Polarized Contributions but Convergent Agendas
Abstract: The political process in the United States appears to be highly polarized: Data show that the political positions of legislators have diverged substantially, while the largest campaign contributions come from the most extreme donor groups and are directed to the most extreme candidates. Is the rise in campaign contributions the cause of the growing political polarization? In this paper, we show that, in standard models of campaign contributions and electoral competition, a free-rider problem among potential contributors leads naturally to polarization of campaign contributors but without any polarization in candidates’ policy positions. However, we go on to show that a modest departure from standard assumptions — allowing candidates to directly value campaign contributions (because of “ego rents” or because lax auditing allows them to misappropriate some of these funds) — delivers the ability of campaign contributions to cause policy divergence. Consistent with the model, we document that a candidate’s share of contributions in U.S. House of Representatives races is higher when her opponent's agenda is more extreme.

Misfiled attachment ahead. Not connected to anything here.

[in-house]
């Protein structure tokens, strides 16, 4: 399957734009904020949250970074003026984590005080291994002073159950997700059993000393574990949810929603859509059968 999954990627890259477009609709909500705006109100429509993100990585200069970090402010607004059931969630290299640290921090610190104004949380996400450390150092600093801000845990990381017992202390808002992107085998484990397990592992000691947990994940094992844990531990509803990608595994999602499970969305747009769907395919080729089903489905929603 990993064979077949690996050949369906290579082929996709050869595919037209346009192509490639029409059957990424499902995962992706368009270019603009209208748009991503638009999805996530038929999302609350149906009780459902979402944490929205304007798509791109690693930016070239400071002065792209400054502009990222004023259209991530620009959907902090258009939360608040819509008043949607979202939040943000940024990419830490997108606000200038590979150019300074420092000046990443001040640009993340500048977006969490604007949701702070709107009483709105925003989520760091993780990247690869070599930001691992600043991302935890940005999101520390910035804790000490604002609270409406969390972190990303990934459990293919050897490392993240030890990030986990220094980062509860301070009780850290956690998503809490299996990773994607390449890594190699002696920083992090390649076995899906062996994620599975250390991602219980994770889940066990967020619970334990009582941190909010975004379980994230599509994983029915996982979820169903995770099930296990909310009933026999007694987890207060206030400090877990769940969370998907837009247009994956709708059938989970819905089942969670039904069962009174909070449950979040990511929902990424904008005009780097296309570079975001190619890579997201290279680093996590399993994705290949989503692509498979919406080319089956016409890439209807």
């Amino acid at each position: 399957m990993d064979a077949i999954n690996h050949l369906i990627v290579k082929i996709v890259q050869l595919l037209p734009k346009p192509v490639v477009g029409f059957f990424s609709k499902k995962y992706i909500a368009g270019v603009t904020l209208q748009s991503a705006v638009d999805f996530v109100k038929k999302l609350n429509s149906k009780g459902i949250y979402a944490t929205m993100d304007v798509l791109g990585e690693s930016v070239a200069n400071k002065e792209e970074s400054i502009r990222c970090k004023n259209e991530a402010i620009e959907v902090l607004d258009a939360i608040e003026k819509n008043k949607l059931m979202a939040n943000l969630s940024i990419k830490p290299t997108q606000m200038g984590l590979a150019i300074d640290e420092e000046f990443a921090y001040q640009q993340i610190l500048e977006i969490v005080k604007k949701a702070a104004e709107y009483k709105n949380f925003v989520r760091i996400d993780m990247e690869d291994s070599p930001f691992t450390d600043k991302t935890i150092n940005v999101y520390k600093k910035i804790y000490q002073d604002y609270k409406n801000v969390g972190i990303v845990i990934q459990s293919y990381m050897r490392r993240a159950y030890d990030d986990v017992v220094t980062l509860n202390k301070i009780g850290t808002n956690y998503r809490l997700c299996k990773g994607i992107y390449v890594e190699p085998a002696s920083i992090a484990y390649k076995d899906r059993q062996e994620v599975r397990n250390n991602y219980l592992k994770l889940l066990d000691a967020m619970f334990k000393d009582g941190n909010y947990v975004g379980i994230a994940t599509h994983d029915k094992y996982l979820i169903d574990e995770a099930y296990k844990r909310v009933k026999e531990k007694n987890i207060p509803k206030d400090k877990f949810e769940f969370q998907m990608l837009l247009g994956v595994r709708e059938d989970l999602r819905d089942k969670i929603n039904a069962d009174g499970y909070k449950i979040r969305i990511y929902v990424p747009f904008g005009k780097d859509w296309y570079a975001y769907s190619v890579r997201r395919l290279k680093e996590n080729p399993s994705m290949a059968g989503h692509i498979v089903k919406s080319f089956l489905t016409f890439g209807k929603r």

File(s): File format is text/html https://www.philadelphiafed.org/-/media/frbp/assets/working-papers/2022/wp22-29.pdf
Provider: Federal Reserve Bank of Philadelphia
Part of Series: Working Papers
Publication Date: 2022-09-06
Note: the paper SUPERCEDES WP 18-01, "Greed as a Source of Polarization"